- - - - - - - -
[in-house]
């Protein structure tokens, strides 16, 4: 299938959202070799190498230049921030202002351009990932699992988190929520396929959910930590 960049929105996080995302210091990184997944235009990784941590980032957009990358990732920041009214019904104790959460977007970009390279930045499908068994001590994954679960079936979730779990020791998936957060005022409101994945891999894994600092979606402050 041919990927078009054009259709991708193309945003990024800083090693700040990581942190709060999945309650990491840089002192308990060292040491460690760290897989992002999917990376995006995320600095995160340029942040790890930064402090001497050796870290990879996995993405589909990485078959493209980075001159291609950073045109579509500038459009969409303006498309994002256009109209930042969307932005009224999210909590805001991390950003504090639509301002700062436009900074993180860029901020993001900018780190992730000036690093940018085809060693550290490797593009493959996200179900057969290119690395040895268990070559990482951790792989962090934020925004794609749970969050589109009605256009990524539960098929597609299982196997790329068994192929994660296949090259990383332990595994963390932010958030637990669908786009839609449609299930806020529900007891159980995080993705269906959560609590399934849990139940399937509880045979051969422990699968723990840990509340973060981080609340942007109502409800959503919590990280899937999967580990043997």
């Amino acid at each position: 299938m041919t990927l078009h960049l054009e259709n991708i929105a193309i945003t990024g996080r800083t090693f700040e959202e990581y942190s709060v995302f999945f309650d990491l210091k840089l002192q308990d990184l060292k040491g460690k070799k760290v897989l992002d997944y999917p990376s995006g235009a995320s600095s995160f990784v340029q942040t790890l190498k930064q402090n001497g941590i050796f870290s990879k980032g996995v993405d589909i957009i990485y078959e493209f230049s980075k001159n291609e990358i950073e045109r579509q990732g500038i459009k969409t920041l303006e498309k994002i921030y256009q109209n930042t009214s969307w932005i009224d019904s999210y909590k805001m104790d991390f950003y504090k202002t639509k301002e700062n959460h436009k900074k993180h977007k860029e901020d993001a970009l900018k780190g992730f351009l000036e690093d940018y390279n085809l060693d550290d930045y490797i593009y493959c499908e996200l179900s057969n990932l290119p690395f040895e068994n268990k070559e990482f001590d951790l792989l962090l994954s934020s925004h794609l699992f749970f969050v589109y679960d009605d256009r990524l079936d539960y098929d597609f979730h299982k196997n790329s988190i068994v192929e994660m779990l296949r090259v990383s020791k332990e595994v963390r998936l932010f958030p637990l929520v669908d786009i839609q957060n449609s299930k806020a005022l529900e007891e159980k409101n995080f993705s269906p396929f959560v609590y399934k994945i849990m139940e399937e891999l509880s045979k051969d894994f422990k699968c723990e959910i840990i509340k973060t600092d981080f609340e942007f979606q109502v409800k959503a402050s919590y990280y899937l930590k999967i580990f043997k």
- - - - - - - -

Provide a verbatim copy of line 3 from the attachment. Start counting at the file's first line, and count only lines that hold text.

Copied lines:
């Amino acid at each position: 299938m041919t990927l078009h960049l054009e259709n991708i929105a193309i945003t990024g996080r800083t090693f700040e959202e990581y942190s709060v995302f999945f309650d990491l210091k840089l002192q308990d990184l060292k040491g460690k070799k760290v897989l992002d997944y999917p990376s995006g235009a995320s600095s995160f990784v340029q942040t790890l190498k930064q402090n001497g941590i050796f870290s990879k980032g996995v993405d589909i957009i990485y078959e493209f230049s980075k001159n291609e990358i950073e045109r579509q990732g500038i459009k969409t920041l303006e498309k994002i921030y256009q109209n930042t009214s969307w932005i009224d019904s999210y909590k805001m104790d991390f950003y504090k202002t639509k301002e700062n959460h436009k900074k993180h977007k860029e901020d993001a970009l900018k780190g992730f351009l000036e690093d940018y390279n085809l060693d550290d930045y490797i593009y493959c499908e996200l179900s057969n990932l290119p690395f040895e068994n268990k070559e990482f001590d951790l792989l962090l994954s934020s925004h794609l699992f749970f969050v589109y679960d009605d256009r990524l079936d539960y098929d597609f979730h299982k196997n790329s988190i068994v192929e994660m779990l296949r090259v990383s020791k332990e595994v963390r998936l932010f958030p637990l929520v669908d786009i839609q957060n449609s299930k806020a005022l529900e007891e159980k409101n995080f993705s269906p396929f959560v609590y399934k994945i849990m139940e399937e891999l509880s045979k051969d894994f422990k699968c723990e959910i840990i509340k973060t600092d981080f609340e942007f979606q109502v409800k959503a402050s919590y990280y899937l930590k999967i580990f043997k």